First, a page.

Finding f with a Macro Lens

Finding f with a Macro Lens

The Method

We start with equations (5) and (6) as derived on the leading page.

      1       1     1
    ----- + ----- = -                        (5)
    a + b   c + d   f

        c + d
    M = -----                                (6)
        a + b

Then we express c + d from (6), substitute into (5), and solve for f:

    c + d = M (a + b)

    1     1       1
    - = ----- + -----                        <=>
    f   a + b   c + d

    1     1         1
    - = ----- + ---------                    <=>
    f   a + b   M (a + b)

    1     M + 1
    - = ---------                             =>
    f   M (a + b)

    f (M + 1) = M (a + b)                    (7)

The unknowns here are M, a, and b. M is easy — we use a macro lens, and read it right off the lens barrel.

To find out a, we proceed as follows:

  1. Mount the lens on a camera body.
  2. Turn the lens focusing ring to a freely chosen magnification ratio M.
  3. Focus on an object by moving the lens-camera combo back and forth.
  4. Measure the distance a between the object and the front-most point of the lens.

For b we perform these further steps:

  1. Find a dark distant object in front of a bright background (for example a distant tree in front of a sunrise or a sunset).
  2. Without refocusing the lens, take it off the camera, and point its rear element towards the object.
  3. Place a white piece of paper behind the front element of the lens. Use the paper as a screen to project an image with the lens.
  4. Move the paper back and forth until the image of the distant tree is in focus.
  5. Measure the distance d between the front-most point of the lens filter thread and the paper.

Figure 1 illustrates.

test setup
Figure 1.

Now we see how to calculate b from d. We start again with equation (5), but because the lens is used backwards, and because of the equation’s symmetry, b and c swap their positions. So (5) becomes:

      1       1     1
    ----- + ----- = -                        (8)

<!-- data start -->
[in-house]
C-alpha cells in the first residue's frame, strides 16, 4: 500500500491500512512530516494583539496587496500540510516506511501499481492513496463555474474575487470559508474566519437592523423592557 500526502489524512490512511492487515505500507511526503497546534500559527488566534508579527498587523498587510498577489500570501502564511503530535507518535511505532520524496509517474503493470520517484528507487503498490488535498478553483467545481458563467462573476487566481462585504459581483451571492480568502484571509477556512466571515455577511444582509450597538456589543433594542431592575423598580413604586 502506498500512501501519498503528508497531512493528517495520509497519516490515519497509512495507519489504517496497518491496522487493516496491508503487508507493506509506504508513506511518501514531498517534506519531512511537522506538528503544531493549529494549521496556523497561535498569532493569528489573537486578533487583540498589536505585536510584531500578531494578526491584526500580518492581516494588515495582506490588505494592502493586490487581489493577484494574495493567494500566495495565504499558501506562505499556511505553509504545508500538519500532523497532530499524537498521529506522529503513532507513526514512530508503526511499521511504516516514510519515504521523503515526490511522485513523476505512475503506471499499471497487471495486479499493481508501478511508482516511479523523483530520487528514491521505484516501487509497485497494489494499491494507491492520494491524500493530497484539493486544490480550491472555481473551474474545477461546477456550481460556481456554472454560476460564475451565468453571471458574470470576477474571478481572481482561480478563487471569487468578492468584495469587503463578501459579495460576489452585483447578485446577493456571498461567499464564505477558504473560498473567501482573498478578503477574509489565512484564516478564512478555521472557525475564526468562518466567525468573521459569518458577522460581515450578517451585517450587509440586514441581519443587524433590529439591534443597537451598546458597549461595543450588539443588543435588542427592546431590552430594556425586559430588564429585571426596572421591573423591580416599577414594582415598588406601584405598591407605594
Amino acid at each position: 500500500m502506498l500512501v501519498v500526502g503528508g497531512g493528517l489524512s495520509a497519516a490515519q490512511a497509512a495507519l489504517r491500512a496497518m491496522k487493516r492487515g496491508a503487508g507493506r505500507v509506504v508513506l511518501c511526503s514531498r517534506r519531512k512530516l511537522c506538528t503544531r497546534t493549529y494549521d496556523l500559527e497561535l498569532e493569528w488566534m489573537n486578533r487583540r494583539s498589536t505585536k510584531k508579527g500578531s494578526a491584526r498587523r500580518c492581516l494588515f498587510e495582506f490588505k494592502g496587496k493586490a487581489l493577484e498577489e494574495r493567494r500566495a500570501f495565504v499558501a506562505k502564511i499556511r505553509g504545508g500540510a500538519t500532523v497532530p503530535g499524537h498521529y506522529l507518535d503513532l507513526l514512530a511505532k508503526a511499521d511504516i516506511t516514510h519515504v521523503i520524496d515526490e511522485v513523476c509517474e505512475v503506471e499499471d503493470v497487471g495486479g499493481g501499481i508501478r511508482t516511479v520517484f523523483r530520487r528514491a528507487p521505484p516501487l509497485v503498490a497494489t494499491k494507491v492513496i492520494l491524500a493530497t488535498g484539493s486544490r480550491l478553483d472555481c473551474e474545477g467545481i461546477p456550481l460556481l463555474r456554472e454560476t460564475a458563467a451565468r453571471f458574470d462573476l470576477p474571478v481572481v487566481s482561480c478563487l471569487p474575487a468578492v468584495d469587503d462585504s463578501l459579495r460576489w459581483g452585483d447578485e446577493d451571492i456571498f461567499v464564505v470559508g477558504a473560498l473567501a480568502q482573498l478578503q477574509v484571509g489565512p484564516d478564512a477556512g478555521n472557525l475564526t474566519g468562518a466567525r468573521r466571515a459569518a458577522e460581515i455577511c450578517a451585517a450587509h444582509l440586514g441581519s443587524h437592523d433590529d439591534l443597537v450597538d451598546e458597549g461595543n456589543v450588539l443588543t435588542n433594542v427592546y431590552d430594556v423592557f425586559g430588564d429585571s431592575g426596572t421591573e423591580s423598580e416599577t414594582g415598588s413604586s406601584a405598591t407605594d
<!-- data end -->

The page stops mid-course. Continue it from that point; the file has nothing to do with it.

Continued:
a + c   b + d   f

Now comes the approximation — we assume that the distance to the object (the tree) is equal to infinity. Equation (8) then simplifies to:

        1        1     1
    -------- + ----- = -                     <=>
    infinity   b + d   f

      1     1
    ----- = -                                <=>
    b + d   f

    f = b + d                                <=>

    b = f - d                                (9)

Now we substitute (9) into (7), and solve for f:

    f (M + 1) = M (a + f - d)                <=>

    fM + f = fM + M (a - d)                  <=>

    f = M (a - d).

Method Evaluation

The two main merits of this method are:

  1. Simplicity, both experimental and mathematical.
  2. High tolerance to measurement errors. We measure the quantities a and d, and their dependance to f is linear. Second, we are free to choose M, and for smaller values, the effect of any measurement errors decreases.

At the same time, three main drawbacks should be pointed out:

  1. Because the method assumes that the distant object lies at infinity, the result is only approximate. The ill-effects of this approximation are very small, however. For example, for a 100 mm lens and an object located 20 meters away instead of at infinity, the maximum error in f is 0.5 millimeters (for M = 1:1, smaller for smaller values of M).
  2. The method is directly applicable only for lenses that have the magnification ratio marked on the barrel. It can be applied to any lens, but then M must be calculated in a separate experiment.
  3. The method finds the focal length only for the chosen M. In general this is no limitation, as most lenses retain a constant f as they are refocused. For those that do change f, the method can be applied a number of times to get an idea of how f changes. The method fails for one important case, however, when the lens is focused at infinity (M = 0). This is so because M is present in the final expression for f.